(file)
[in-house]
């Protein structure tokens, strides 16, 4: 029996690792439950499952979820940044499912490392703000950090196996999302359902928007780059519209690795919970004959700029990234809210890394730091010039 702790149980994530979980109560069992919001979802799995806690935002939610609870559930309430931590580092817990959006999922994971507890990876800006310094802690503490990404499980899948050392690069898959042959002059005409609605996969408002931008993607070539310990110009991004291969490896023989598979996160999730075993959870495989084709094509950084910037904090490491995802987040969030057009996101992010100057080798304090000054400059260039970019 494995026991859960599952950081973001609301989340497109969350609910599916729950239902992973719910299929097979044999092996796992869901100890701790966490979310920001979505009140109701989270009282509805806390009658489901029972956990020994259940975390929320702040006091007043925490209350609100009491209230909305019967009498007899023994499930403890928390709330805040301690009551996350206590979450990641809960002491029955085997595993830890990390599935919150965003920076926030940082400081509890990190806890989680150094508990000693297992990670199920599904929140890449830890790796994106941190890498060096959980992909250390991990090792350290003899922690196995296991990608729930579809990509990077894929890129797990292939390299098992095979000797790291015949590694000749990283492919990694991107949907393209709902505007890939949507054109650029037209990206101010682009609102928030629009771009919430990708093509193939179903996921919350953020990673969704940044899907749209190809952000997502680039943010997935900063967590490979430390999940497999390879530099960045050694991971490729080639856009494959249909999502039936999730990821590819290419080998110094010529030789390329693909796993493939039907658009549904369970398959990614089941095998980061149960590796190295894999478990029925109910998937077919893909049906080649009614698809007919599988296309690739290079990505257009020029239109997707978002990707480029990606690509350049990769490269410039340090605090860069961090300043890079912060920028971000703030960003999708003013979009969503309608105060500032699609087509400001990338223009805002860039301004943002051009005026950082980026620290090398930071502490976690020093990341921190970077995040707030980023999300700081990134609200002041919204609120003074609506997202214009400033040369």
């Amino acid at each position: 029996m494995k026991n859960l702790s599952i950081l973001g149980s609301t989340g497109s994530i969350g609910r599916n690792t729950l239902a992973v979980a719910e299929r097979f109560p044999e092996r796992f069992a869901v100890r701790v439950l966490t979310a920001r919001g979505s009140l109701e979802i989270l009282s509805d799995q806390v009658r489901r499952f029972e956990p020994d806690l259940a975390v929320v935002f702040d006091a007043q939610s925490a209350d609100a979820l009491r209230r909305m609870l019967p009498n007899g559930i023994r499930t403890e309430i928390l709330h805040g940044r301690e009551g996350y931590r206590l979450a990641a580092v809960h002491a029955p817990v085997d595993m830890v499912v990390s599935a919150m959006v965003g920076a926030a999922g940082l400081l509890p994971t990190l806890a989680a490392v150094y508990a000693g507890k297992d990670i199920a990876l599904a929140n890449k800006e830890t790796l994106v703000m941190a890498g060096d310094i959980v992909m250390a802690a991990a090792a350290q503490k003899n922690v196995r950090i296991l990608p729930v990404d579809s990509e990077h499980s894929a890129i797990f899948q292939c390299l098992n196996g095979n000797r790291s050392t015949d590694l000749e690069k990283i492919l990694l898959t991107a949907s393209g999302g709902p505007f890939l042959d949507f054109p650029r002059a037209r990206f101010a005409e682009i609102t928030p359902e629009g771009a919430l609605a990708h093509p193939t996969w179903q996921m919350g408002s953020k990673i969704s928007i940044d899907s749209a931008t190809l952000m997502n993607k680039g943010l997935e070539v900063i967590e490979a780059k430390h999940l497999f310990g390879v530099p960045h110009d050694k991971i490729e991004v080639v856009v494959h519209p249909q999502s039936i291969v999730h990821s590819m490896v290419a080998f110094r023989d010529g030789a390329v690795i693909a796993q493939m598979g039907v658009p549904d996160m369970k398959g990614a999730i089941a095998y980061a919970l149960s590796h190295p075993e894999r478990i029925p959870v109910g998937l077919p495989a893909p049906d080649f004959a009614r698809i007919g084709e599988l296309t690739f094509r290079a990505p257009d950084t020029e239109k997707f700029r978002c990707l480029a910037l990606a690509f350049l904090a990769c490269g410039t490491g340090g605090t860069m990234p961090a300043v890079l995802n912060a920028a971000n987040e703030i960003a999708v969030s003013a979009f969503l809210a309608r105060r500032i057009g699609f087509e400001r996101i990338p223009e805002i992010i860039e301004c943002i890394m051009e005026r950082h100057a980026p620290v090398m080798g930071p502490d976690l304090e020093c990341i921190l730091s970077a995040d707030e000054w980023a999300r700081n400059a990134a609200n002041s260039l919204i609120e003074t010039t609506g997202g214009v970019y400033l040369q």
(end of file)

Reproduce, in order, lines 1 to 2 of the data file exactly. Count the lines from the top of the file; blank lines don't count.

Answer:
[in-house]
């Protein structure tokens, strides 16, 4: 029996690792439950499952979820940044499912490392703000950090196996999302359902928007780059519209690795919970004959700029990234809210890394730091010039 702790149980994530979980109560069992919001979802799995806690935002939610609870559930309430931590580092817990959006999922994971507890990876800006310094802690503490990404499980899948050392690069898959042959002059005409609605996969408002931008993607070539310990110009991004291969490896023989598979996160999730075993959870495989084709094509950084910037904090490491995802987040969030057009996101992010100057080798304090000054400059260039970019 494995026991859960599952950081973001609301989340497109969350609910599916729950239902992973719910299929097979044999092996796992869901100890701790966490979310920001979505009140109701989270009282509805806390009658489901029972956990020994259940975390929320702040006091007043925490209350609100009491209230909305019967009498007899023994499930403890928390709330805040301690009551996350206590979450990641809960002491029955085997595993830890990390599935919150965003920076926030940082400081509890990190806890989680150094508990000693297992990670199920599904929140890449830890790796994106941190890498060096959980992909250390991990090792350290003899922690196995296991990608729930579809990509990077894929890129797990292939390299098992095979000797790291015949590694000749990283492919990694991107949907393209709902505007890939949507054109650029037209990206101010682009609102928030629009771009919430990708093509193939179903996921919350953020990673969704940044899907749209190809952000997502680039943010997935900063967590490979430390999940497999390879530099960045050694991971490729080639856009494959249909999502039936999730990821590819290419080998110094010529030789390329693909796993493939039907658009549904369970398959990614089941095998980061149960590796190295894999478990029925109910998937077919893909049906080649009614698809007919599988296309690739290079990505257009020029239109997707978002990707480029990606690509350049990769490269410039340090605090860069961090300043890079912060920028971000703030960003999708003013979009969503309608105060500032699609087509400001990338223009805002860039301004943002051009005026950082980026620290090398930071502490976690020093990341921190970077995040707030980023999300700081990134609200002041919204609120003074609506997202214009400033040369």